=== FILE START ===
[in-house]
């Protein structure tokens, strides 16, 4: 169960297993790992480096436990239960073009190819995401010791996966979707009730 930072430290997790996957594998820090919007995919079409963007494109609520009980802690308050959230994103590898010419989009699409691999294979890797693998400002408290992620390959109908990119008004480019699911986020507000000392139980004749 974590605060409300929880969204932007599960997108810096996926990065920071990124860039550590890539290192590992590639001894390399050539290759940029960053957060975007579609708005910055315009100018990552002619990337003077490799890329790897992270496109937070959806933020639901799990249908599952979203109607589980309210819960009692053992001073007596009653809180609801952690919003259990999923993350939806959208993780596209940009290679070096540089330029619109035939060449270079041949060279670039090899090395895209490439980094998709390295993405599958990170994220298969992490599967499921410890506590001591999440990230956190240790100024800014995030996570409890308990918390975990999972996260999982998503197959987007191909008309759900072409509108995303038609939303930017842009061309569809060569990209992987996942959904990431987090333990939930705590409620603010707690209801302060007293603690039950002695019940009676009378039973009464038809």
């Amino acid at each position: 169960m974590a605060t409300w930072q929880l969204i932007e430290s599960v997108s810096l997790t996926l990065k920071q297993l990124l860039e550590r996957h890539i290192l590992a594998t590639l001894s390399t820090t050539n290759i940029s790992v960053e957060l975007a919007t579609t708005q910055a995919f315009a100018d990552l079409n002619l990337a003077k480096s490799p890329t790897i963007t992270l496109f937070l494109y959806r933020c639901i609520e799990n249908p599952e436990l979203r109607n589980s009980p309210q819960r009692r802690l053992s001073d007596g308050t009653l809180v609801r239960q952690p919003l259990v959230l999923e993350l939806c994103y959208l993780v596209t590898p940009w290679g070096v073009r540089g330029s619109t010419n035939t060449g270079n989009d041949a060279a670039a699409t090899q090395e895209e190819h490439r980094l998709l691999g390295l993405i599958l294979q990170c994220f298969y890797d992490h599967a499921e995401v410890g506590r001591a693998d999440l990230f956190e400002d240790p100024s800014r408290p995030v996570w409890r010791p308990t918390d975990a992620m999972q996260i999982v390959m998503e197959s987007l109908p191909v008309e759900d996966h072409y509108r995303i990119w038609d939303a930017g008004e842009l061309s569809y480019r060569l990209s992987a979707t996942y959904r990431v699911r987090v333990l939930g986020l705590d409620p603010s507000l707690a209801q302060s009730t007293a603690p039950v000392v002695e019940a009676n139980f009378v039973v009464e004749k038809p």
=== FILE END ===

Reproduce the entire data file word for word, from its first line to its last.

[in-house]
């Protein structure tokens, strides 16, 4: 169960297993790992480096436990239960073009190819995401010791996966979707009730 930072430290997790996957594998820090919007995919079409963007494109609520009980802690308050959230994103590898010419989009699409691999294979890797693998400002408290992620390959109908990119008004480019699911986020507000000392139980004749 974590605060409300929880969204932007599960997108810096996926990065920071990124860039550590890539290192590992590639001894390399050539290759940029960053957060975007579609708005910055315009100018990552002619990337003077490799890329790897992270496109937070959806933020639901799990249908599952979203109607589980309210819960009692053992001073007596009653809180609801952690919003259990999923993350939806959208993780596209940009290679070096540089330029619109035939060449270079041949060279670039090899090395895209490439980094998709390295993405599958990170994220298969992490599967499921410890506590001591999440990230956190240790100024800014995030996570409890308990918390975990999972996260999982998503197959987007191909008309759900072409509108995303038609939303930017842009061309569809060569990209992987996942959904990431987090333990939930705590409620603010707690209801302060007293603690039950002695019940009676009378039973009464038809």
């Amino acid at each position: 169960m974590a605060t409300w930072q929880l969204i932007e430290s599960v997108s810096l997790t996926l990065k920071q297993l990124l860039e550590r996957h890539i290192l590992a594998t590639l001894s390399t820090t050539n290759i940029s790992v960053e957060l975007a919007t579609t708005q910055a995919f315009a100018d990552l079409n002619l990337a003077k480096s490799p890329t790897i963007t992270l496109f937070l494109y959806r933020c639901i609520e799990n249908p599952e436990l979203r109607n589980s009980p309210q819960r009692r802690l053992s001073d007596g308050t009653l809180v609801r239960q952690p919003l259990v959230l999923e993350l939806c994103y959208l993780v596209t590898p940009w290679g070096v073009r540089g330029s619109t010419n035939t060449g270079n989009d041949a060279a670039a699409t090899q090395e895209e190819h490439r980094l998709l691999g390295l993405i599958l294979q990170c994220f298969y890797d992490h599967a499921e995401v410890g506590r001591a693998d999440l990230f956190e400002d240790p100024s800014r408290p995030v996570w409890r010791p308990t918390d975990a992620m999972q996260i999982v390959m998503e197959s987007l109908p191909v008309e759900d996966h072409y509108r995303i990119w038609d939303a930017g008004e842009l061309s569809y480019r060569l990209s992987a979707t996942y959904r990431v699911r987090v333990l939930g986020l705590d409620p603010s507000l707690a209801q302060s009730t007293a603690p039950v000392v002695e019940a009676n139980f009378v039973v009464e004749k038809p």